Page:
Still Delta Promotions continued their dodgy business They had a fake version of The Animals and even a fake version of the Archies, which is bizarre because the Archies were a fake band to start with. It was also Delta’s downfall as the Archies were controlled by a very shrewd and powerful publisher and businessman called Don Kirshner, who had the clout – and the lawyers – to take Delta down, which they did. With Delta Promotions dissolved, the bands on the Delta roster headed back home. The Texas Zombies returned to Dallas where they ditched their Zombies past and returned to their normal lives. Tow of them, Dusty Hill and Frank Beard formed ZZ Top with guitarist and singer Billy Gibbons. They released their first album in 1970 and have since sold around 60 million albums worldwide.

Why Did You Do It? The fake Fleetwood Mac
Fast forward to 1974 and the lessons of Delta Promotions had obviously not been learnt. Fleetwood Mac had by this point been a blues band led by godlike guitar player Peter Green and were yet top be the radio-friendly AOR behemoth of Rumours led by Stevie Nicks and Lindsey Buckingham. In fact, they were in a bit of a rut, constantly on tour in the US where they retained some kind of audience. However the John and Christine McVie’s marriage was under strain, there was a lot of drinking and drugging and Mick Fleetwood knew that their new guitarist was having an affair with Mick’s wife. Not surprisingly they didn’t fancy slogging round America in a tour bus, so they cancelled any remaining dates to sort themselves out and have a nice break. However, they didn’t realise that they were contractually obliged to play and would be sued for huge amounts of money if they didn’t play them. The financial losses could be huge.

So rather than lose a fortune, their manager Clifford Davis recruited a British band called Legs and sent them out on tour as a Fake Fleetwood Mac. They were told that Mick Fleetwood would join them on later dates, but when he didn’t show up, the excuse was he’d just dropped out when he rumbled the scam. Which audiences soon did too, what with there being absolutely no actual members of Fleetwood Mac on stage at any time. After a dreadful review in Rolling Stone, the tour ground to a halt as the news spread and promoters cancelled dates, although when they had played they had gone over a bit of a storm apparently. Then it all went legal. Everyone sued each other and they couldn’t work for months and months. Most of the industry assumed they were finished, although the real Fleetwood Mac relocated permanently to LA, recruited Lindsey Buckingham and Stevie Nicks at a studio in LA and have sold well over 100 million albums since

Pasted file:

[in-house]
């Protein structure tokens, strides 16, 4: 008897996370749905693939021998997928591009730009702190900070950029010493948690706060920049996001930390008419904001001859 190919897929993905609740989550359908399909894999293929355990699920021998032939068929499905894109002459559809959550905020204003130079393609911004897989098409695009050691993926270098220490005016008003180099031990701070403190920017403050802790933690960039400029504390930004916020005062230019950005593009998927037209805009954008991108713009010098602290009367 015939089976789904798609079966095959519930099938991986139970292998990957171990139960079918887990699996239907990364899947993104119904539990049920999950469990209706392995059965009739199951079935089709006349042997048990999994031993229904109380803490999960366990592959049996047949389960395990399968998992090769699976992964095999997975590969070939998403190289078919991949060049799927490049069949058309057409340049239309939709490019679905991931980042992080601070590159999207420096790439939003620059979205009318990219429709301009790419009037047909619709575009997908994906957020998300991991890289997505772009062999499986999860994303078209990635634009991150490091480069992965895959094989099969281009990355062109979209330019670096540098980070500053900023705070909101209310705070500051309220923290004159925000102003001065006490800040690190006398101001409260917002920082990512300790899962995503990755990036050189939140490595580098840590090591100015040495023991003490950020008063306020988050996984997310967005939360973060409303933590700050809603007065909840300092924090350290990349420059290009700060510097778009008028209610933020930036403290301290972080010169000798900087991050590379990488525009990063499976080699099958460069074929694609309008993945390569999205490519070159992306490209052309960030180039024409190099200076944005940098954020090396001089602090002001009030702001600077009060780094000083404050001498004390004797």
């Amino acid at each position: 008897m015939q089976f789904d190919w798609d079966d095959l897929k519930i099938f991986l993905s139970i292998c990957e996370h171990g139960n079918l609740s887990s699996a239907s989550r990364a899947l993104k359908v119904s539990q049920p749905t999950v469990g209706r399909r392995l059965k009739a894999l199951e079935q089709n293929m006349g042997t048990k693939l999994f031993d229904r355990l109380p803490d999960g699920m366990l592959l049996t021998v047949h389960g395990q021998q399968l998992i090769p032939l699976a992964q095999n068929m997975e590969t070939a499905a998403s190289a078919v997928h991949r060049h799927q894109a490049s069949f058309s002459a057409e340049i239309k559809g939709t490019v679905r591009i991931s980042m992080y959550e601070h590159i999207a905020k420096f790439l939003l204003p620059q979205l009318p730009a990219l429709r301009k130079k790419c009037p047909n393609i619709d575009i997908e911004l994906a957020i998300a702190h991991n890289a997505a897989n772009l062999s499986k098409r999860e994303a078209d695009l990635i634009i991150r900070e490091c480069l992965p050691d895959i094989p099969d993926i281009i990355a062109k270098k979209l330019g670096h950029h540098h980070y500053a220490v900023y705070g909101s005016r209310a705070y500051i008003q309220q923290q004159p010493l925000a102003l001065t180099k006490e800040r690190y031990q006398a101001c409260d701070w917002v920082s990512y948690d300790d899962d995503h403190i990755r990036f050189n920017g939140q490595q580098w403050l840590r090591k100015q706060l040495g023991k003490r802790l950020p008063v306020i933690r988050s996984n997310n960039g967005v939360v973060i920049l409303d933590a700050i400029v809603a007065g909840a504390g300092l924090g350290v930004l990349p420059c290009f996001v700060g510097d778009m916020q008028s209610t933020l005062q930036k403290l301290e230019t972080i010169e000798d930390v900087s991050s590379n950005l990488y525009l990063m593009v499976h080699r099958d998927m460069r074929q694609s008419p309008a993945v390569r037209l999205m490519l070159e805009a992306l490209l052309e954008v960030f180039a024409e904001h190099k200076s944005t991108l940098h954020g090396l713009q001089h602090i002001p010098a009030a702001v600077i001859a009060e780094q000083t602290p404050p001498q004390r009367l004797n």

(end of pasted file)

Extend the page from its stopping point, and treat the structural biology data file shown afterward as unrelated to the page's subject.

As a postscript, the musicians in the fake Fleetwood Mac later formed Stretch, who had a huge hit with Why Did You Do It? which is allegedly about Mick Fleetwood.

Orion: the Man who would be King
Elvis Presley of course died in Memphis in August 1977 of a heart attack after years of prescription drug addiction and dreadful diet.

Or did he? Many think he’s still alive. The first alleged sighting of a non-dead King of Rock’n’Roll was two days after Elvis’ death, when a bloke at Memphis airport bought a one-way ticket to Buenos Aires, Argentina. Apparently he looked a bit like Elvis and used the name Jon Burrows, which was an alias of Elvis had often used when booking hotels for himself. Some swear he’s in the 1990 movie Home Alone as the bearded man behind Kevin’s mum as she checks in at the airport to fly home from Paris. Last year, when a man with a white beard was spotted visiting Graceland, fans were convinced it was Elvis.